Thursday, 11 June 2015

Kevin McCloud's Escape To The Wild

I met a German lady on The Boat who put me to shame. She was travelling alone with her three beautiful children, all aged under five, from Inverness to Dresden. The ferry to Rotterdam and a visit to friends in Muenster were her only overnight stops. Her youngest child was strapped on her back by a complicated wrap, and all three were impeccably behaved. At home they apparently ate super healthy food and had no television. They were travelling in a tiny petrol-efficient car so had hardly any luggage. They were going to be away for three whole weeks without the dad, who had stayed home to work. The woman was utterly calm and taking the whole thing in her stride.

Whereas my daughter was racing uncontrollably between the TV area and the soft play, and ignoring my requests not to (1) throw things at people, (2) squeal or (3) trip up anyone carrying bottles of Duty Free.

And we only have one of her.

And I had my husband with me.

And we had a car rammed to the hilt with stuff. Including our tablet because the caravan we were going to be staying in had no television.

And I was already feeling shattered.

Now, it's perfectly possible that at the end of the three-week trip, the woman might have looked a little less fresh and the children might have been pulling each other's hair out. But I doubt it. She just oozed capability in a way that I never shall.

So she was impressive enough, but here was Kevin McCloud off to meet a family who were even more extreme. The von Engelbrechtens (German Boris, English Karyn and their three sons) jettisoned everything from their lives and went to live on an uninhabited island in Tonga, literally the other side of the world from the UK. You can't get further away from there without starting to come home again. So why had they done it? The mother said it was something to do with having been born in Swindon.

Their island had golden sands, turquoise seas and on the surface looked like paradise. The von Engelbrechtens had built their house while living under canvas. Boris wasn't a professional builder but was more than a tad skilled at this sort of thing. Whereas my husband and I can barely hang a picture on the wall. Boris used only materials available on the island - some slabs of coral rock and a whole load of palm trees. Though I suspect the solar panels might have been imported.

For they were "off grid", generating their own electricity by sunshine in the day. Kevin was roped in to help them to erect a wind turbine to keep their fridge running at night. It turns out paradise is rather windy. Windy to the point of them needing a concrete "hurricane bunker" on higher ground at certain times of the year. Which doubles up as a tsunami shelter at others - earthquakes are a regular occurrence. The family aim to be as self-sufficient as possible - they catch fish, and have a garden where they grow bananas, sweet potatoes and pineapples. They did try broccoli but it missed the English rain and wouldn't take in the blistering heat. Though it does rain in paradise - enough to store a couple of tankers of the stuff at a time.

And of course there is definitely no television. Or internet. Does this result in a prolonging of childhood innocence or is it denying the kids a chance to learn to function in the real world?

I am all for a family beach holiday. Especially one in guaranteed sunshine. But for the rest of my life? Having to catch my own sashimi? With only my husband and daughter for company? (Much as I love them.) Admittedly this family had three kids to keep each other entertained, but can that be enough? My daughter really needs her friends, and misses them terribly when we go away. And I am so reliant on my network of local mums to retain my sanity. That friendly smile at the school gates, the music groups and swimming lessons, the odd night out on gin. And hell, that 3-hour break when my daughter is at pre-school - I really struggle without it.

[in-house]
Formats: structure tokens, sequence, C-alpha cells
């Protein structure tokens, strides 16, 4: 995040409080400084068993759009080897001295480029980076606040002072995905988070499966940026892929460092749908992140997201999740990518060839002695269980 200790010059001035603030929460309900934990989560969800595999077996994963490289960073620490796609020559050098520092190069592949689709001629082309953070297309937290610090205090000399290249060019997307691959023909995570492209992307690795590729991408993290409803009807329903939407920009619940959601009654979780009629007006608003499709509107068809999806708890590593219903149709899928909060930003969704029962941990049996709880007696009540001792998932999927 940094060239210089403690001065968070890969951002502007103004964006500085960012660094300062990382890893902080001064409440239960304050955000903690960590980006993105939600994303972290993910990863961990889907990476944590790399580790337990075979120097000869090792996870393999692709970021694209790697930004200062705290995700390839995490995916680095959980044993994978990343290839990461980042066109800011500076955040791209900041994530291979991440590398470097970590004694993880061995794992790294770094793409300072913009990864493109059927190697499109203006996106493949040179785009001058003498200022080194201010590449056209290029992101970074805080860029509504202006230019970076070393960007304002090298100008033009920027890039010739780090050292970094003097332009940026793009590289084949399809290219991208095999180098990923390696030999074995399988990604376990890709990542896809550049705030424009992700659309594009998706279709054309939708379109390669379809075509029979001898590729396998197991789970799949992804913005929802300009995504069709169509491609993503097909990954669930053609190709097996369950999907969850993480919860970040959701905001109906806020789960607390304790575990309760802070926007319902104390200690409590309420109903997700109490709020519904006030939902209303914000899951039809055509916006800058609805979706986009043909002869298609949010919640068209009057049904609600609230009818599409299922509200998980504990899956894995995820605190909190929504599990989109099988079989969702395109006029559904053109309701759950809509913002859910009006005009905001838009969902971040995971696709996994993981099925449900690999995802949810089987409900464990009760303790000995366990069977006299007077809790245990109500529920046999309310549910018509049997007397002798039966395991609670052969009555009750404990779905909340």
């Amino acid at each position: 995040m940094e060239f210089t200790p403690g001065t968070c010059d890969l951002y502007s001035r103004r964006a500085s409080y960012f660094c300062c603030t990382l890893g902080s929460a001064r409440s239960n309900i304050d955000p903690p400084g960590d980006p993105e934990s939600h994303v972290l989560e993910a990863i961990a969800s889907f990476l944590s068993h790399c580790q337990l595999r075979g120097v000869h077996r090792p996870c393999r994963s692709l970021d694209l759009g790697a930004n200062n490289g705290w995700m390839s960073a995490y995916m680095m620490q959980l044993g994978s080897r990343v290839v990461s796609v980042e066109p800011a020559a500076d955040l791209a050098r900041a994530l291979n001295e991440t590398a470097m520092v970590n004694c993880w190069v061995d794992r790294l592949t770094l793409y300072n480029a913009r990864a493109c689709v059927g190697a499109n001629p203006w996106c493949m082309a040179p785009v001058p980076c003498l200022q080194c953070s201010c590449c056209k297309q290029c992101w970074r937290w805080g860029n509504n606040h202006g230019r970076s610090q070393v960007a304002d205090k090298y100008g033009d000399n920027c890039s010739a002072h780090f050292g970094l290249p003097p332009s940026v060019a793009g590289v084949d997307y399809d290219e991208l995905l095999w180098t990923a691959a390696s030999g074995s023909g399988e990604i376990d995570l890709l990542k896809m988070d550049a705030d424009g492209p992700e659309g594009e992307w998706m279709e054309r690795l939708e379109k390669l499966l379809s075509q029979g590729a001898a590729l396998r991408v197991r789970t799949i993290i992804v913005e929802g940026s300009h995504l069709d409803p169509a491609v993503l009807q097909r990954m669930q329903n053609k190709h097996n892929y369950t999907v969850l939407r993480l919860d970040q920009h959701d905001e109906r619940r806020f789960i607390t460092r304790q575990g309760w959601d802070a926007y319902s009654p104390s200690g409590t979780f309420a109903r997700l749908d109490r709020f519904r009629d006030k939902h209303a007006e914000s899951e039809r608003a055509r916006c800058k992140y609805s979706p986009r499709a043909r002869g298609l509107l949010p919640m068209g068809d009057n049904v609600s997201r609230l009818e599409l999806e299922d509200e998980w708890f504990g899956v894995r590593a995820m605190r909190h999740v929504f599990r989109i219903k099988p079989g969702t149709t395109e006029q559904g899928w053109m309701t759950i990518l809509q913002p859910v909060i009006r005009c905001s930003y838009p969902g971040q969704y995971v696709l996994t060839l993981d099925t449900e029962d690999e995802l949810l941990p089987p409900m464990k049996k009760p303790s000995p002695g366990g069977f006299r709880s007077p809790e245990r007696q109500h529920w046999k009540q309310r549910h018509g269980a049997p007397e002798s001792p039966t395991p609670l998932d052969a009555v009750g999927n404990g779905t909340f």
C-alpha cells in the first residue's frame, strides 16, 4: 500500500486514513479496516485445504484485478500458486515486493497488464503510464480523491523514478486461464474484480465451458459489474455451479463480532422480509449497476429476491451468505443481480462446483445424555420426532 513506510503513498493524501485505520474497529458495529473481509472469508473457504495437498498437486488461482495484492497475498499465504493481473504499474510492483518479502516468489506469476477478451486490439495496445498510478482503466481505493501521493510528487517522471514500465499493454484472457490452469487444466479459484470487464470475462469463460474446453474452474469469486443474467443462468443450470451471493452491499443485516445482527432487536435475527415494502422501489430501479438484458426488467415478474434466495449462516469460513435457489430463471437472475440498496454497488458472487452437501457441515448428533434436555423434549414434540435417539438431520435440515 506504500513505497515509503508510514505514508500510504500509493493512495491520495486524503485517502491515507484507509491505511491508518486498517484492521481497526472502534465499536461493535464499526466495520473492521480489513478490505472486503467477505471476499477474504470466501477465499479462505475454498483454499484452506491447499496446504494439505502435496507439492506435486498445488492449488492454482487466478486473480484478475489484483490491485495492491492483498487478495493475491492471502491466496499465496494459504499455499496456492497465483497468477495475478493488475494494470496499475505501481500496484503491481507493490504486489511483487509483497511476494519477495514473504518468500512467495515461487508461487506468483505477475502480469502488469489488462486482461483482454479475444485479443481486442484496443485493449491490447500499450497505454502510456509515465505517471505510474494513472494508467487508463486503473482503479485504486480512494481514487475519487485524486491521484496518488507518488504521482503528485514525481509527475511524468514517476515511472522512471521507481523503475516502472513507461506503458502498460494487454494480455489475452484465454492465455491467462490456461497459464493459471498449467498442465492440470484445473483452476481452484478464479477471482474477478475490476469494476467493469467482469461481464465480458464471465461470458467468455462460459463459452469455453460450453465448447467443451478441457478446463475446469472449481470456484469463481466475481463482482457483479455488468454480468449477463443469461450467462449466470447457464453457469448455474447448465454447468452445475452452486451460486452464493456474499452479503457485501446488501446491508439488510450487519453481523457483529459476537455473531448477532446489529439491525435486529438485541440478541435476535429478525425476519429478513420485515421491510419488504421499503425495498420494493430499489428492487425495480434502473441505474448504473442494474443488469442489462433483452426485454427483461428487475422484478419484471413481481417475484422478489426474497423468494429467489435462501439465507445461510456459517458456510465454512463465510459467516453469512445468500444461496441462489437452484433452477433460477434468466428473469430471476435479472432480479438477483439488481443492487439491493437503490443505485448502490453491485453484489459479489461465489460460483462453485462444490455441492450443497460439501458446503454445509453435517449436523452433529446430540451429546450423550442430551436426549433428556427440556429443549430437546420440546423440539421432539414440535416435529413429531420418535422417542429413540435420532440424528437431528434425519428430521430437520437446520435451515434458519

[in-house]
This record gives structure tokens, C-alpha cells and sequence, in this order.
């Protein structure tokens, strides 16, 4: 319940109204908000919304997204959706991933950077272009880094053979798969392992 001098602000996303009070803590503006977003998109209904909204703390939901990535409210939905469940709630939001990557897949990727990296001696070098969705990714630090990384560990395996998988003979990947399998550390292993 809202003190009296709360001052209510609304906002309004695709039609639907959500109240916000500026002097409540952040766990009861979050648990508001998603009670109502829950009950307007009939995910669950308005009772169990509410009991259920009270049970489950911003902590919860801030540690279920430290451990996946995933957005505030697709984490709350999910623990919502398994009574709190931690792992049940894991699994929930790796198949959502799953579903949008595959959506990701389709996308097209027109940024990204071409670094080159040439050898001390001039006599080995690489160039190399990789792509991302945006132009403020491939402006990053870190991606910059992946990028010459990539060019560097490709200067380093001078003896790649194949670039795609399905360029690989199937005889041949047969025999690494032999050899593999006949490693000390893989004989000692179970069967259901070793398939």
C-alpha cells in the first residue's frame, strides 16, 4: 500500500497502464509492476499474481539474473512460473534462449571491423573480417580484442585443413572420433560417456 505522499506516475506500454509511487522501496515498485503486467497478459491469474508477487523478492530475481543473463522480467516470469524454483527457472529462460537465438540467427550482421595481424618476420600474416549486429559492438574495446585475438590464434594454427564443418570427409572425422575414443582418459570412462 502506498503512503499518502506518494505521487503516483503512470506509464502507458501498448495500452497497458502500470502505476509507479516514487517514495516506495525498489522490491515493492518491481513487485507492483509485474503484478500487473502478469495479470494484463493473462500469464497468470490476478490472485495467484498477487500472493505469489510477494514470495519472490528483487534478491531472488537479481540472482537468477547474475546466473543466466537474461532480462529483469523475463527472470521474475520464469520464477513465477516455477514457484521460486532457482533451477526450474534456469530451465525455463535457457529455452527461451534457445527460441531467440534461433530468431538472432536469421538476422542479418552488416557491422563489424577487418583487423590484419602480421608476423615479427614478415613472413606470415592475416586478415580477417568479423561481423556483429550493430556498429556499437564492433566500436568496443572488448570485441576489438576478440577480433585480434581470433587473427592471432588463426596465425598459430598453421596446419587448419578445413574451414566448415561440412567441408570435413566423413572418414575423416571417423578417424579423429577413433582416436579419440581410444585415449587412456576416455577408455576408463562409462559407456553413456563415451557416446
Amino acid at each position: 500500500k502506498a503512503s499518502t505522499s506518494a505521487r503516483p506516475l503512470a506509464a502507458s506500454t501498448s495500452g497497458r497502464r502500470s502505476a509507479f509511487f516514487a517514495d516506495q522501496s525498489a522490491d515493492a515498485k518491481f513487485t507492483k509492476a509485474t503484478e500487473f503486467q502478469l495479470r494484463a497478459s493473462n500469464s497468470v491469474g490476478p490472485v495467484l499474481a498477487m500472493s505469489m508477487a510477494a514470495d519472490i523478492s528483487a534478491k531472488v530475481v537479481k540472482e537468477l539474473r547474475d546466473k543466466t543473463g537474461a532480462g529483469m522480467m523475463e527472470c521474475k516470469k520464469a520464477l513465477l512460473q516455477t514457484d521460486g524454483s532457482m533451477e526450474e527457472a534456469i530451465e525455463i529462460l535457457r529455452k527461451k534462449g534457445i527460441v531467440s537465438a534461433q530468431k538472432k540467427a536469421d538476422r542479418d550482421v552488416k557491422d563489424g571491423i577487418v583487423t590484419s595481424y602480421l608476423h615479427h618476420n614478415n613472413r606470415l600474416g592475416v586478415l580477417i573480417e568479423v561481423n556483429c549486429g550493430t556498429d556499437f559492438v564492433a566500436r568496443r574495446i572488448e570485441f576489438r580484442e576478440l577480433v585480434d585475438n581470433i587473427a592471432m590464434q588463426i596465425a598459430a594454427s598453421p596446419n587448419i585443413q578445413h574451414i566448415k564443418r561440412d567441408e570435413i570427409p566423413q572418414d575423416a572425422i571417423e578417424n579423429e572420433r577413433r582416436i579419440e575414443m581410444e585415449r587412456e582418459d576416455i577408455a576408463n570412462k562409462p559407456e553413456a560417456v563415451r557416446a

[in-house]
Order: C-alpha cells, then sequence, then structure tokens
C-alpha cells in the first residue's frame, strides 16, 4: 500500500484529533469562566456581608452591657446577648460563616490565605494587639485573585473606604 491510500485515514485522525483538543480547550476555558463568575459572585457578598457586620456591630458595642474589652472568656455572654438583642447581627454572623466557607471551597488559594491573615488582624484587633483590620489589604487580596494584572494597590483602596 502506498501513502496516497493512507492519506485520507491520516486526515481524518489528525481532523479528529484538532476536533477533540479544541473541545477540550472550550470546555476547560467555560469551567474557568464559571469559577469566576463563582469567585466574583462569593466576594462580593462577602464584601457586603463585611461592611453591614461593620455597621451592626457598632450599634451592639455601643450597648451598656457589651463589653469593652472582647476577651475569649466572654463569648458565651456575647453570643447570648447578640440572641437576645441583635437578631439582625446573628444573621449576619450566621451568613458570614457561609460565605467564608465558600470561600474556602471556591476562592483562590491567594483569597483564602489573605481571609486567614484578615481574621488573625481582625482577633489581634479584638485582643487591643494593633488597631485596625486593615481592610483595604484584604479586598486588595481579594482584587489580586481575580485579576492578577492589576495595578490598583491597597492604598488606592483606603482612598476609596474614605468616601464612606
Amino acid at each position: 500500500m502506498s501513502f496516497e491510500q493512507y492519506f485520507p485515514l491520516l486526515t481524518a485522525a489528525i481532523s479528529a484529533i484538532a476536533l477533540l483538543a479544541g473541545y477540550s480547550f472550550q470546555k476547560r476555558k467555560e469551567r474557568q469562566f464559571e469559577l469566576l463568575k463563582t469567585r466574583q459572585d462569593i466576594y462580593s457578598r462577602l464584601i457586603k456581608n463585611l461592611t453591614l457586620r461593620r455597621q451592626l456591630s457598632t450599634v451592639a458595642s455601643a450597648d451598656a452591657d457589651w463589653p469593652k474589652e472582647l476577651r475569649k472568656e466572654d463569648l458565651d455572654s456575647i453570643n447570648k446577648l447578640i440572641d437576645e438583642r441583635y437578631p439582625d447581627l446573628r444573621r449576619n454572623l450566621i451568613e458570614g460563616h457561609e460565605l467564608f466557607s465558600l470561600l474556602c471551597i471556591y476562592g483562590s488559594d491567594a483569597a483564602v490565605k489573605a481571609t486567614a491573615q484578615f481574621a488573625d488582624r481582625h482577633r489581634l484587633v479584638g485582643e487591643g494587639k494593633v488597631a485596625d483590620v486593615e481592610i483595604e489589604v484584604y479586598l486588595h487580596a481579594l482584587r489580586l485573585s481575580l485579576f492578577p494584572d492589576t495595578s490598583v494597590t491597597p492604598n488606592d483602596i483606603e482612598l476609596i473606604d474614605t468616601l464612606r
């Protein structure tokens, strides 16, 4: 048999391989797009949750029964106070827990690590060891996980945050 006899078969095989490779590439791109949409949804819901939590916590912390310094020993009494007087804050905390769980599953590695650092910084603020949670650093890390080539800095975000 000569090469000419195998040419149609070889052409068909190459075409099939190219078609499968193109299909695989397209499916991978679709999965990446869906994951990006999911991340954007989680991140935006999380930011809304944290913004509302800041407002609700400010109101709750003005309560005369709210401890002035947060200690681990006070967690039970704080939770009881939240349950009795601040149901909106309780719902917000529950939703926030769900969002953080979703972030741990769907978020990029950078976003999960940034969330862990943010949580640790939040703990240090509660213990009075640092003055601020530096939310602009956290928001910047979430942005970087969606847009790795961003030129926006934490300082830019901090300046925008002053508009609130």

Yet here this family were living away from everybody, but still having to home-school their children according to the national curriculum. Which seemed rather pointless and bizarre. Shackled by British rules when you have intended to escape all convention.

I have no idea what they did for money, apart from running the occasional whale watching trip. Or what they did when they got ill. Maybe they have a ten-year supply of Calpol stashed in their hurricane bunker. I guess not ever seeing anybody else limits their exposure to viruses, but surely some of the island insect nasties must carry a few germs between them. Or one of the kids might fall out of the palm trees they climb all day. It did occur to me as they all sailed off to collect a haul of bat poo to fertilise their garden that they might be a little too blissfully ignorant on the health front. Like about the source of Ebola, for example.

Kevin McCloud on the other hand is my kind of traveller. His journey from the UK to Tonga takes him five days owing to a volcano erupting under the sea near Fiji. All flights are cancelled and Kevin is stuck sleeping on a bench in the airport for two nights. After one night on paradise island, he is covered in mosquito bites, which he can't stop scratching as he pontificates about the meaning of the von Engelbrechtens' life beside the campfire. He likes the view, but needs his home comforts. And he is all too aware of the bacteria that breed in bat shit.
I tried to go to paradise, but it rained.
Abel Tasman National Park, New Zealand
But ultimately Escape To The Wild just show us parents that we can never win. The von Engelbrechtens have tried to create the perfect lifestyle at one with nature and the world for their children. But as soon as he can, the eldest boy buggers off to boarding school in New Zealand. "I have a need for friends", he explains. And I can't argue with that.

Auckland calling

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